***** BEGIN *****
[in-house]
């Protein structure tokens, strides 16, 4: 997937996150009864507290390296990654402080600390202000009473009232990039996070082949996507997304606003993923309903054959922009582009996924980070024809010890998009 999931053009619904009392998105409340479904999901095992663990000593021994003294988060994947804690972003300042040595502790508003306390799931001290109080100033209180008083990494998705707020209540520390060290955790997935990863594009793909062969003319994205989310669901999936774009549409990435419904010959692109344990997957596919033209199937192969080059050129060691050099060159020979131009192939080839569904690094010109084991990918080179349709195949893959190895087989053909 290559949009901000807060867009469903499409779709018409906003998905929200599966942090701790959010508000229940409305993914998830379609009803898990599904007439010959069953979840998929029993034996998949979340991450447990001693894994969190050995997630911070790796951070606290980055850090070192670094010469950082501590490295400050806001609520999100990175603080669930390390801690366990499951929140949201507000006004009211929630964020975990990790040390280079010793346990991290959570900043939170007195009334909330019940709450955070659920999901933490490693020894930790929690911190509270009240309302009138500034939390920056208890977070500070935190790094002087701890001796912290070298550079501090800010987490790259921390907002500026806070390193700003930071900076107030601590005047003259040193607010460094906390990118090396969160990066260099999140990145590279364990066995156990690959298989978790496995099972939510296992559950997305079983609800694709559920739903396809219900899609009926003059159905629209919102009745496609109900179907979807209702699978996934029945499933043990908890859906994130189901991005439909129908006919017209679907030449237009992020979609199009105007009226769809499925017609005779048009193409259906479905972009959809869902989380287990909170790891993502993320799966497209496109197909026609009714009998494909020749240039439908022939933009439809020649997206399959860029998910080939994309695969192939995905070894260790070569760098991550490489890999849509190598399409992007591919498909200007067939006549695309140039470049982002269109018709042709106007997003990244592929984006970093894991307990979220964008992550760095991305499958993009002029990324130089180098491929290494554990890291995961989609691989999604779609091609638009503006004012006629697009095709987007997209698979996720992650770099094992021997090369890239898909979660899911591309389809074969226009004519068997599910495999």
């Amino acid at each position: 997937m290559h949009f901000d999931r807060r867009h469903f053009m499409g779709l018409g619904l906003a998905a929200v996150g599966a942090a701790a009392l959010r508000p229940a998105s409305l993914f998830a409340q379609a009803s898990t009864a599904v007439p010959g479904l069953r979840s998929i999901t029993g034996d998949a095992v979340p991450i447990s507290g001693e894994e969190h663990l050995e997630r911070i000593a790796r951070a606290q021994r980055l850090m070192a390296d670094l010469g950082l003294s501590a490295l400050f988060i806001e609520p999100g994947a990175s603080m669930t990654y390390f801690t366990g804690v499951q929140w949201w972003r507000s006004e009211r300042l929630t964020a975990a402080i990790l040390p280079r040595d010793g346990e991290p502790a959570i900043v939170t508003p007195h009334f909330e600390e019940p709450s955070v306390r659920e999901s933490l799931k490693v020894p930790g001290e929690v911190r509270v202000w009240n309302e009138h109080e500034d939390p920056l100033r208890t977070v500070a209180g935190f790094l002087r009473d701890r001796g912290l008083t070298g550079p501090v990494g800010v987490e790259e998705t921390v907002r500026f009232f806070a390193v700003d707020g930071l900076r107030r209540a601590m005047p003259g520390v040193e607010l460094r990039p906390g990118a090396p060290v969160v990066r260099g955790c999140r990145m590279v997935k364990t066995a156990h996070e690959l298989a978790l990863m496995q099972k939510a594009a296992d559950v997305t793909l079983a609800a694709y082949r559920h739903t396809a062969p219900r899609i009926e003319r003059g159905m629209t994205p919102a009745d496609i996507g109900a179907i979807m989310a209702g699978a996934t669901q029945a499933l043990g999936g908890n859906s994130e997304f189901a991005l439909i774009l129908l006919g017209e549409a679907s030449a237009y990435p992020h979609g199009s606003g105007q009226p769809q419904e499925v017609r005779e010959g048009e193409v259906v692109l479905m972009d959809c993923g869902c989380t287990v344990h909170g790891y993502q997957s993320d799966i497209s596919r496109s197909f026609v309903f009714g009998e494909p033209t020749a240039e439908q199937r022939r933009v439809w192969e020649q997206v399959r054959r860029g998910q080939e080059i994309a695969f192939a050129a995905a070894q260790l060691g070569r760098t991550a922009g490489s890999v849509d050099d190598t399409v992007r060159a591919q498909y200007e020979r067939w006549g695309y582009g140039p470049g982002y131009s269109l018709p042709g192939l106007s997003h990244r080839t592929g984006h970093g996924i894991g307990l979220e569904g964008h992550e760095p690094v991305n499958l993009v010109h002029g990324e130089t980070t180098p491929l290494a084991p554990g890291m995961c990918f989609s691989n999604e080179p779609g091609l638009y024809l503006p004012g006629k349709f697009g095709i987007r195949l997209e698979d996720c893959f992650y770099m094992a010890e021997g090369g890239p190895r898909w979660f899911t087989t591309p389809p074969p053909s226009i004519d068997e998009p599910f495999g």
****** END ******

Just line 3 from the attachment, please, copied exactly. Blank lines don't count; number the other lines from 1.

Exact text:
């Amino acid at each position: 997937m290559h949009f901000d999931r807060r867009h469903f053009m499409g779709l018409g619904l906003a998905a929200v996150g599966a942090a701790a009392l959010r508000p229940a998105s409305l993914f998830a409340q379609a009803s898990t009864a599904v007439p010959g479904l069953r979840s998929i999901t029993g034996d998949a095992v979340p991450i447990s507290g001693e894994e969190h663990l050995e997630r911070i000593a790796r951070a606290q021994r980055l850090m070192a390296d670094l010469g950082l003294s501590a490295l400050f988060i806001e609520p999100g994947a990175s603080m669930t990654y390390f801690t366990g804690v499951q929140w949201w972003r507000s006004e009211r300042l929630t964020a975990a402080i990790l040390p280079r040595d010793g346990e991290p502790a959570i900043v939170t508003p007195h009334f909330e600390e019940p709450s955070v306390r659920e999901s933490l799931k490693v020894p930790g001290e929690v911190r509270v202000w009240n309302e009138h109080e500034d939390p920056l100033r208890t977070v500070a209180g935190f790094l002087r009473d701890r001796g912290l008083t070298g550079p501090v990494g800010v987490e790259e998705t921390v907002r500026f009232f806070a390193v700003d707020g930071l900076r107030r209540a601590m005047p003259g520390v040193e607010l460094r990039p906390g990118a090396p060290v969160v990066r260099g955790c999140r990145m590279v997935k364990t066995a156990h996070e690959l298989a978790l990863m496995q099972k939510a594009a296992d559950v997305t793909l079983a609800a694709y082949r559920h739903t396809a062969p219900r899609i009926e003319r003059g159905m629209t994205p919102a009745d496609i996507g109900a179907i979807m989310a209702g699978a996934t669901q029945a499933l043990g999936g908890n859906s994130e997304f189901a991005l439909i774009l129908l006919g017209e549409a679907s030449a237009y990435p992020h979609g199009s606003g105007q009226p769809q419904e499925v017609r005779e010959g048009e193409v259906v692109l479905m972009d959809c993923g869902c989380t287990v344990h909170g790891y993502q997957s993320d799966i497209s596919r496109s197909f026609v309903f009714g009998e494909p033209t020749a240039e439908q199937r022939r933009v439809w192969e020649q997206v399959r054959r860029g998910q080939e080059i994309a695969f192939a050129a995905a070894q260790l060691g070569r760098t991550a922009g490489s890999v849509d050099d190598t399409v992007r060159a591919q498909y200007e020979r067939w006549g695309y582009g140039p470049g982002y131009s269109l018709p042709g192939l106007s997003h990244r080839t592929g984006h970093g996924i894991g307990l979220e569904g964008h992550e760095p690094v991305n499958l993009v010109h002029g990324e130089t980070t180098p491929l290494a084991p554990g890291m995961c990918f989609s691989n999604e080179p779609g091609l638009y024809l503006p004012g006629k349709f697009g095709i987007r195949l997209e698979d996720c893959f992650y770099m094992a010890e021997g090369g890239p190895r898909w979660f899911t087989t591309p389809p074969p053909s226009i004519d068997e998009p599910f495999g």